Mavis Staples self-identifies as some sort of “love warrior” (my term, not hers). She seems determined to love no matter how much hatred she encounters. To be clear, she has seen a lot. And these songs are clearly designed to uplift, to motivate, and to educate. Unfortunately, this record feels more like something you might encounter on the Adult Contemporary charts (if there’s still such a thing) than on the front lines of a civil rights protest. I don’t know that the message is going to find the audience that could most benefit from it. There are some noisy guitar flourishes on “No Time for Crying” that jolt the listener awake in the midst of an otherwise static, driving groove. The title song’s most prominent guitar work almost sounds like it could have been sampled from Neil Young’s “Walk On.” It’s a pleasant tune, but it’s a little too vanilla for my taste. The pen is certainly mightier than the sword, but I could use a little more fire in this fight. Staples’ voice is never really unleashed on If All I Was… Which is a shame because it is so powerful. In all fairness, Mavis Staples is approaching her eighth decade on this rock. So an Adult Contemporary flavored offering is entirely appropriate against that backdrop. But I know she’s still got it. I’ve seen her do it. Hell, she did it at a little brewery in Northern California recently, and Tom Waits jumped onstage for an unannounced sit-in. A magical moment of that magnitude would have juiced this record a bit, maybe. Still, there’s a depth to the record that reveals itself across multiple listens. Its impact is more pronounced than I initially realized. “Build A Bridge” has some funk in its grooves, and involves some nifty falsetto choral work. “We Go High” is a clear reference to a Michelle Obama quote from 2016’s debacle of a Presidential campaign. Lord, I miss that lady. Like Mavis Staples, she seems to have a genuine concern for the human condition. And like Mavis Staples, she’s encountered much resistance due to the color of her skin. The message is more pertinent now than it has been at any time since the Civil Rights Movement. The way out is clear. And it doesn’t involve hate. Long live Mavis Staples.
We looked at a fine reissue of Leon Russell’s eponymous debut (some would debate whether a previous collaboration with Marc Benno counts as his first) by Audio Fidelity recently, and I got so involved with the music that I decided to double down with Carney by Analogue Productions. I’d been skating along with the vague knowledge that Russell was some sort of badass for years, but these two records have made me a true believer. Dude seemed gloriously touched by lunacy according to a documentary I watched and some videos I’d seen. Some of that shines through on Carney. Hell, it shows on the cover. It’s a bunch of fun.
The album leads with “Tightrope,” which was an improbable hit. I hear a strange novelty song with some cute vocal tricks when I listen. “Out in the Woods” uses more of a Voodoo swamp approach with a little more lightness in the high end than one would expect from Dr. John, for instance. I’ve compared the two musicians before, but I’ve never heard of anyone else making the connection. There are times when it seems like the most obvious thing in the world to me, but perhaps my ears confused. Ironically, “Cajun Love Song” employs many of the Zydeco effects that one might predict by the song’s title – but none of the Dr. John similarities that I would have personally expected. Tricky, that Leon was. “Roller Derby Queen” finishes off the first side. It’s a rave-up rocker with Russell’s barrelhouse piano playing on full display. It’s fun to imagine the novel appearance of a female roller derby song in 1972, the year that Carney was born. The internet tells me that the sport had been around in its most popular form for about 35 years by then. I wonder if the tune was played prior to or during matches the way “Seven Nation Army” is heard at sporting contests today. Any old way, things get weird at the onset of side two. For about 210 seconds over the course of two “songs.” These are probably not what the common listener thinks of when imagining a song. The soundscapes (or collages, or whatever) are so striking and weird that they color the listener’s impression of the entirety of side two. (I’d be remiss if I didn’t mention that Dr. John has similar passages on some of his earlier records.) I thought that Carney’s second half was just a hodgepodge of crazy noises interspersed with a couple of actual tunes after first listen. Repeated sittings revealed that the zaniness was front-loaded and that the remainder of the second side contains some of the album’s strongest songs. There are some stripped-down arrangements that really allow Russell’s musicianship to shine (“My Cricket,” “Magic Mirror”), and some beats suggesting that Leon may have been an early adopter of the electronic drum machine (“This Masquerade”). Taken all around, Carney is a groovy slice of Americana from a bygone era. But I still think that the self-titled record is the stronger work. Luckily, they’re not in competition. They look great next to each other on my shelf.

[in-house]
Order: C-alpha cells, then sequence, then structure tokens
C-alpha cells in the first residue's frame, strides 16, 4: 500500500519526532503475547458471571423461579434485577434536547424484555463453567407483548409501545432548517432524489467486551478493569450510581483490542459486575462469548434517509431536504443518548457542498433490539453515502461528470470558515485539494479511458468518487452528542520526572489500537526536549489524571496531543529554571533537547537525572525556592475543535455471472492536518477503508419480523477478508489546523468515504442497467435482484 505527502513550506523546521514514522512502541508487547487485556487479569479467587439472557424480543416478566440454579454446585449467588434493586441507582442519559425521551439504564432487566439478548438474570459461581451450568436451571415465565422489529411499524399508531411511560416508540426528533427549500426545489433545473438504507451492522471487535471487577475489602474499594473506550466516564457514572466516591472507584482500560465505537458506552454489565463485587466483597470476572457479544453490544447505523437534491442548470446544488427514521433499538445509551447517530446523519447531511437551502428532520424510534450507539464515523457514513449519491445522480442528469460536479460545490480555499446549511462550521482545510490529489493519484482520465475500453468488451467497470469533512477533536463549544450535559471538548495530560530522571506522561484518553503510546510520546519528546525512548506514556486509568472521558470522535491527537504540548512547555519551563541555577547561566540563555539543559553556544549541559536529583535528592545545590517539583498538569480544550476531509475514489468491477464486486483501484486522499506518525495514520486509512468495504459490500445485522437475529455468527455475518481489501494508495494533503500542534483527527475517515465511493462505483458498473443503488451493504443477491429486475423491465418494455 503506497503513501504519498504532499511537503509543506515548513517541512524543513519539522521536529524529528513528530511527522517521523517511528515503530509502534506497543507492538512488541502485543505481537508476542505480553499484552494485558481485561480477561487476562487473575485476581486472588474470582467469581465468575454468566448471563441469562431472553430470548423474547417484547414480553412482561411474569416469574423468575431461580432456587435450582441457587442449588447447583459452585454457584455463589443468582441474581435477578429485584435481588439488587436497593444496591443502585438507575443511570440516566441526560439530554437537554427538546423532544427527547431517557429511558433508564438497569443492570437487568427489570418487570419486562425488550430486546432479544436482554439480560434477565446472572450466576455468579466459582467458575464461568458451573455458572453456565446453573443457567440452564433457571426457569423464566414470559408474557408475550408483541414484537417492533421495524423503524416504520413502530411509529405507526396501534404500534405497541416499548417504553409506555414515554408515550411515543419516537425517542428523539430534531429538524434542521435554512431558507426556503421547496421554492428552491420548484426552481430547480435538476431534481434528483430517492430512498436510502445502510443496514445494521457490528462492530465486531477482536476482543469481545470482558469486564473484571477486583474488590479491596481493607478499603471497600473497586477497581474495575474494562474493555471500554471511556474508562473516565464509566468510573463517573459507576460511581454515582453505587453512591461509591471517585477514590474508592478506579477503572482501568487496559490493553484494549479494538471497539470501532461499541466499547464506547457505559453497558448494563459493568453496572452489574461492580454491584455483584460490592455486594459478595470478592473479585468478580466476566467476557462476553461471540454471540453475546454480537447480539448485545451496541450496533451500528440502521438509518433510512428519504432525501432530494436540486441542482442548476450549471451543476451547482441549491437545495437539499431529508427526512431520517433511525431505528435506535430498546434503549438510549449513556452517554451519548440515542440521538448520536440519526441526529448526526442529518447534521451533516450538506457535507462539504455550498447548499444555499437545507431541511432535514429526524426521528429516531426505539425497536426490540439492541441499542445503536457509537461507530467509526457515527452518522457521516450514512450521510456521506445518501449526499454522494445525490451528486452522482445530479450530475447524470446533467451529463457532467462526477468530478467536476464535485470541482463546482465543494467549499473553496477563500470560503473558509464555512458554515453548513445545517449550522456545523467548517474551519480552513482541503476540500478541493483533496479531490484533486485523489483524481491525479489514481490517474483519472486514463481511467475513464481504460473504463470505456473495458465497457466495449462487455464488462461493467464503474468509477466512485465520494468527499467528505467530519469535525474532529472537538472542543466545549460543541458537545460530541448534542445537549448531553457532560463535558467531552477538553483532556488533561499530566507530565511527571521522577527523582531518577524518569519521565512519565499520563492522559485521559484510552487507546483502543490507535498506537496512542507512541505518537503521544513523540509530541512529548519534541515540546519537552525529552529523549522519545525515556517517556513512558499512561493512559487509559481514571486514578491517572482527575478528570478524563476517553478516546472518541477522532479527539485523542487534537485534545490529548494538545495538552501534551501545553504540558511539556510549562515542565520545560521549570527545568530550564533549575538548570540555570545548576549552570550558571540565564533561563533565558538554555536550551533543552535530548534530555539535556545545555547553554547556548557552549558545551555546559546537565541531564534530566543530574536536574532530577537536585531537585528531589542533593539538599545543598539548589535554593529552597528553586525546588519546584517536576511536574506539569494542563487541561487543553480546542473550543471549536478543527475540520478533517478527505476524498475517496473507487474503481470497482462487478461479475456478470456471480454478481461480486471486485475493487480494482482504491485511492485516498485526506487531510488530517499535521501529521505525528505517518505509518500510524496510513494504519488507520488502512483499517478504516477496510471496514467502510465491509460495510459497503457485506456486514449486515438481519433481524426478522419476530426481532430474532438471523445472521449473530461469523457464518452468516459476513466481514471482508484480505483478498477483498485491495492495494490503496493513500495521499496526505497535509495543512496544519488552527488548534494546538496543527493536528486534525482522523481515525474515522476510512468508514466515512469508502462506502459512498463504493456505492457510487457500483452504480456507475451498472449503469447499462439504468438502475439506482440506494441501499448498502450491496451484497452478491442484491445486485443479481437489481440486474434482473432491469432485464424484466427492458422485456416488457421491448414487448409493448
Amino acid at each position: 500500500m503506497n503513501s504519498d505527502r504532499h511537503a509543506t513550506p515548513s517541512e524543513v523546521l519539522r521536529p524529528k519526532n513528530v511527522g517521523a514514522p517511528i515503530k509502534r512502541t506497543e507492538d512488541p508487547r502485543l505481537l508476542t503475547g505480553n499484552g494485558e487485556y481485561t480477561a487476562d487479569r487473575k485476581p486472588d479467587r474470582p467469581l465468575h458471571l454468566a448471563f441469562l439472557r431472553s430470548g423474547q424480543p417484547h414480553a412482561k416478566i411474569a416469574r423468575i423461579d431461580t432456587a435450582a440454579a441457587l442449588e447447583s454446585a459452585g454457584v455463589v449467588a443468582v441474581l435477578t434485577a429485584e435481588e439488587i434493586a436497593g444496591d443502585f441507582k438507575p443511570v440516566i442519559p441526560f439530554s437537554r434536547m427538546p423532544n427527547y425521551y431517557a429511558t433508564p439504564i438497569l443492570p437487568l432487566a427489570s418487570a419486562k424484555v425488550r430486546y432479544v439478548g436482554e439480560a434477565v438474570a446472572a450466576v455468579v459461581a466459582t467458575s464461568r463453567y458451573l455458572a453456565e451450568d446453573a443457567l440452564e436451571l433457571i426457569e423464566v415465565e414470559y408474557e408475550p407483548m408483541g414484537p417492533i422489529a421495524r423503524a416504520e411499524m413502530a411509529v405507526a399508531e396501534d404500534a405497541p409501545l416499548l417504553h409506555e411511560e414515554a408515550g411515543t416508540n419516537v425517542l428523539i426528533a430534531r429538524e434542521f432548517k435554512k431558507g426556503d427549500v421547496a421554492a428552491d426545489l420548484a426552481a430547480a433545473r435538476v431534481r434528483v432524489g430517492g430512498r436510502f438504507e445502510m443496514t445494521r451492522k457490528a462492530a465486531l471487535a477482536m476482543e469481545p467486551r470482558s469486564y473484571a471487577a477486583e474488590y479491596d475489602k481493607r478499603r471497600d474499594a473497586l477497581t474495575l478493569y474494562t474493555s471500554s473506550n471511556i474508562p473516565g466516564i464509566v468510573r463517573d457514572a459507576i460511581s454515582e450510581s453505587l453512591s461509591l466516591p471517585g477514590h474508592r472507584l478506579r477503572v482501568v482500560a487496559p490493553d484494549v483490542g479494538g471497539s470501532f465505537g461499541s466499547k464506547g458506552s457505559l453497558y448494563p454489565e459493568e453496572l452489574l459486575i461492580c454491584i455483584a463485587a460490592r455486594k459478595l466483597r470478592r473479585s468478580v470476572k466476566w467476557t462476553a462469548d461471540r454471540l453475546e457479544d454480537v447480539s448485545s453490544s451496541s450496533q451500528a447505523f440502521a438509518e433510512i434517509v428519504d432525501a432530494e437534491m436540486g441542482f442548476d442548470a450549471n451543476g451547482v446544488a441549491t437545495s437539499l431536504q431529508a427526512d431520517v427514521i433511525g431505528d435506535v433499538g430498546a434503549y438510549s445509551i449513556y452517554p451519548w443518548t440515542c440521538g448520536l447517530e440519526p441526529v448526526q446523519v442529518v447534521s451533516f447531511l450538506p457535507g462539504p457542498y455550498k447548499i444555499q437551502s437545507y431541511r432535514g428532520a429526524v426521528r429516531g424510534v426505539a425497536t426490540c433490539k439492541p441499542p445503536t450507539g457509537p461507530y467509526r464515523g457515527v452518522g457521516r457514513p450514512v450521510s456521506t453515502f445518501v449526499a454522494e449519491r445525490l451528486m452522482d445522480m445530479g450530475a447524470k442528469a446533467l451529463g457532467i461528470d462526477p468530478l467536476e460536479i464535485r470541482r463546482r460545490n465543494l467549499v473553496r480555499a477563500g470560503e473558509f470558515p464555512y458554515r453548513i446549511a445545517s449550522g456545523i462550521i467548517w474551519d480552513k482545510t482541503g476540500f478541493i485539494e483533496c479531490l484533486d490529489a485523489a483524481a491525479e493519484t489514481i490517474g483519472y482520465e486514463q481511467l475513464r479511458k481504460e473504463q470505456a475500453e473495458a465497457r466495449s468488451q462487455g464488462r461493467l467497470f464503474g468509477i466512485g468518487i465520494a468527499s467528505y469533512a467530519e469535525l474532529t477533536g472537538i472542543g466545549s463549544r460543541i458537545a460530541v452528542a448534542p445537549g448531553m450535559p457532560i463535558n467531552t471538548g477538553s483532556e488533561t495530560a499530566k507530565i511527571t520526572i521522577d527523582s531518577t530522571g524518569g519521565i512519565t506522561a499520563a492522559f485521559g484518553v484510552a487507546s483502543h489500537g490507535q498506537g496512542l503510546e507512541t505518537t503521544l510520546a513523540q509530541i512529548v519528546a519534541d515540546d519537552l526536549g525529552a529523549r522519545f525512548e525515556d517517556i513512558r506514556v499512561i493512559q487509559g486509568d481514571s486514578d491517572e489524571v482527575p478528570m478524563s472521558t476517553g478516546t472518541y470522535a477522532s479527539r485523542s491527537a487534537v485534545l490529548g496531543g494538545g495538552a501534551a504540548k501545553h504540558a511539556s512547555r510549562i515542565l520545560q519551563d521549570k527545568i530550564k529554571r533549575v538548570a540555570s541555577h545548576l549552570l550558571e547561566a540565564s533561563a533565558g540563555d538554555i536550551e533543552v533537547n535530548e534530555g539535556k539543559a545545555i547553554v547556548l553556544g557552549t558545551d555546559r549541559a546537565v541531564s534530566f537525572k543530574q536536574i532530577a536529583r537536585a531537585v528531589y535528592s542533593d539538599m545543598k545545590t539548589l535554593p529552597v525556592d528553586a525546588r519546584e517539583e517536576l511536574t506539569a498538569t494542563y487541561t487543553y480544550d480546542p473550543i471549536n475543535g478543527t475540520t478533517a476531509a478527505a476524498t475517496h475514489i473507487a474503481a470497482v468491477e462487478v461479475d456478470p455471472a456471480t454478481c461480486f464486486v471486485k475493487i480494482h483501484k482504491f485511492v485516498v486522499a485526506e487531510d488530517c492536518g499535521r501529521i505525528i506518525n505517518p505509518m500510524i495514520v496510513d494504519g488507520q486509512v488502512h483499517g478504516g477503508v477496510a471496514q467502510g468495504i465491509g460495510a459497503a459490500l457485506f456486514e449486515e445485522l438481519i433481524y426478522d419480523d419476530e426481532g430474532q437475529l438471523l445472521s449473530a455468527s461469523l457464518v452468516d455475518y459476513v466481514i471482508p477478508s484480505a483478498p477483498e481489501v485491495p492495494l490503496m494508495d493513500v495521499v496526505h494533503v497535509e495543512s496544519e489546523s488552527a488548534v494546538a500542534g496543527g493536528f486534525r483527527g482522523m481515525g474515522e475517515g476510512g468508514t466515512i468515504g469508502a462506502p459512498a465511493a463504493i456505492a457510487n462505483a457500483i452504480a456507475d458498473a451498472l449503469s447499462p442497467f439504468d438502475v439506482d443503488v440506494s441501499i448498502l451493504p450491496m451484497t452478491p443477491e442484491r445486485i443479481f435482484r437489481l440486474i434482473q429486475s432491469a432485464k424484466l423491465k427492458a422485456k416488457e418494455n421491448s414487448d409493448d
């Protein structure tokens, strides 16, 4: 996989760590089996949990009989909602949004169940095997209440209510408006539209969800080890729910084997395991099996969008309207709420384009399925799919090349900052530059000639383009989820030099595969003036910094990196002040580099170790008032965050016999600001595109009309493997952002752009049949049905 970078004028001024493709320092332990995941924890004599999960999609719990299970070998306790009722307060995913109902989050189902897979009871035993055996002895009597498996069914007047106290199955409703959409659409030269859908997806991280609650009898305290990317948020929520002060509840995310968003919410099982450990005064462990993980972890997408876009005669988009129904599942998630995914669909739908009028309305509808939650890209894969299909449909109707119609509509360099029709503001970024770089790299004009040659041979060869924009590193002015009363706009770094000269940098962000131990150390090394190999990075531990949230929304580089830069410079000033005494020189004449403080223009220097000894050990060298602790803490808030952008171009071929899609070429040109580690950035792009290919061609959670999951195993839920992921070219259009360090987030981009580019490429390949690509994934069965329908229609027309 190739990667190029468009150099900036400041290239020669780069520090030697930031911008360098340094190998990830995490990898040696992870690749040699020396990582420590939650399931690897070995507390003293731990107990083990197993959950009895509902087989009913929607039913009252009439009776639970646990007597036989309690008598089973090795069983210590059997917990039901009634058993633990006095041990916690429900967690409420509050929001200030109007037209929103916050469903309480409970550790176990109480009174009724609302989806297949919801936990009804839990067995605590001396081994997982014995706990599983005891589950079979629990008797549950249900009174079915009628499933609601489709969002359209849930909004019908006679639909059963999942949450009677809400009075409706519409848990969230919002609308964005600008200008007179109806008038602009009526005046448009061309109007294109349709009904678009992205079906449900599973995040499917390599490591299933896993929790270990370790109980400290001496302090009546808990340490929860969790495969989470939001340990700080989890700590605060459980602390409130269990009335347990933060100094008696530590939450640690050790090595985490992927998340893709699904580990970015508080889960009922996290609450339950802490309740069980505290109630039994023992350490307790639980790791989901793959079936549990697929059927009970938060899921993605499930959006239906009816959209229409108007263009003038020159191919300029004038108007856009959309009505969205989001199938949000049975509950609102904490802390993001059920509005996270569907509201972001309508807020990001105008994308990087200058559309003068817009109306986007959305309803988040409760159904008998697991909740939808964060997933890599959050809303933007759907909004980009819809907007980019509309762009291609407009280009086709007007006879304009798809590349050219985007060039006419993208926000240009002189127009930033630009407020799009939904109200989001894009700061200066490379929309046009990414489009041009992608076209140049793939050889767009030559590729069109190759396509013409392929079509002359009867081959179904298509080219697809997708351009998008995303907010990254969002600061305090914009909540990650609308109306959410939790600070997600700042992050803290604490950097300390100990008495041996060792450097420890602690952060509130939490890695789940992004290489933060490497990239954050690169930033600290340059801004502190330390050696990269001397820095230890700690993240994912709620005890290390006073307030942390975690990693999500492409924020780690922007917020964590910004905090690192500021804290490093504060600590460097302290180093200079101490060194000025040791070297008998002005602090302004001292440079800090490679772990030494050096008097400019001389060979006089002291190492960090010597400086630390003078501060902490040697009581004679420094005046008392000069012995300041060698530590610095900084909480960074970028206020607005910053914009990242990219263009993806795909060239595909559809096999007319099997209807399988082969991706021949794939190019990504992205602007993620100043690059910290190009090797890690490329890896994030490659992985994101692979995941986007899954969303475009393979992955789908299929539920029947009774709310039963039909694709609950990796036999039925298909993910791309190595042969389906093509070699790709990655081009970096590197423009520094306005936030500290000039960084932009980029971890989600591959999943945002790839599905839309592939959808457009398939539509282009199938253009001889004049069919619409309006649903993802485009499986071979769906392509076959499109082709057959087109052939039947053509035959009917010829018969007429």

And AP did a great job with Carney. Their production is mostly unimpeachable (impeachment on the brain?), and Quality Record Pressings seems to have caught up. That was not always the case. Now’s your time. I recommend you get both while the getting’s good.